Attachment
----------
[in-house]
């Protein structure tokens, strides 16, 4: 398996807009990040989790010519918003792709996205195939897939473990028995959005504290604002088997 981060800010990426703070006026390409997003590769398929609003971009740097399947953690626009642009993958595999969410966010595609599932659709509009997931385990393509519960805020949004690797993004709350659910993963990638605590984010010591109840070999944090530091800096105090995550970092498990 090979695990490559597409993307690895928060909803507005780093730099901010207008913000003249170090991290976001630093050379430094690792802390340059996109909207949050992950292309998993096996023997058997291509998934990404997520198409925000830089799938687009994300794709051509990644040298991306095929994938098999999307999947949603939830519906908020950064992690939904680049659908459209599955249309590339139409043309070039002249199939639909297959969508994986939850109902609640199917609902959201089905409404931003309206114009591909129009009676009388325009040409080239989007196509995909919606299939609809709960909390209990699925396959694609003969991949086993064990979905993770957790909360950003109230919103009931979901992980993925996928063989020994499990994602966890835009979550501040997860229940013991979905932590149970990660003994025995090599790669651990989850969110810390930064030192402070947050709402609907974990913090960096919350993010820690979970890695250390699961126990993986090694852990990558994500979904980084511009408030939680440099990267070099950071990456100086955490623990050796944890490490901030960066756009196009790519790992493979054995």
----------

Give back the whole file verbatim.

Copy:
[in-house]
């Protein structure tokens, strides 16, 4: 398996807009990040989790010519918003792709996205195939897939473990028995959005504290604002088997 981060800010990426703070006026390409997003590769398929609003971009740097399947953690626009642009993958595999969410966010595609599932659709509009997931385990393509519960805020949004690797993004709350659910993963990638605590984010010591109840070999944090530091800096105090995550970092498990 090979695990490559597409993307690895928060909803507005780093730099901010207008913000003249170090991290976001630093050379430094690792802390340059996109909207949050992950292309998993096996023997058997291509998934990404997520198409925000830089799938687009994300794709051509990644040298991306095929994938098999999307999947949603939830519906908020950064992690939904680049659908459209599955249309590339139409043309070039002249199939639909297959969508994986939850109902609640199917609902959201089905409404931003309206114009591909129009009676009388325009040409080239989007196509995909919606299939609809709960909390209990699925396959694609003969991949086993064990979905993770957790909360950003109230919103009931979901992980993925996928063989020994499990994602966890835009979550501040997860229940013991979905932590149970990660003994025995090599790669651990989850969110810390930064030192402070947050709402609907974990913090960096919350993010820690979970890695250390699961126990993986090694852990990558994500979904980084511009408030939680440099990267070099950071990456100086955490623990050796944890490490901030960066756009196009790519790992493979054995």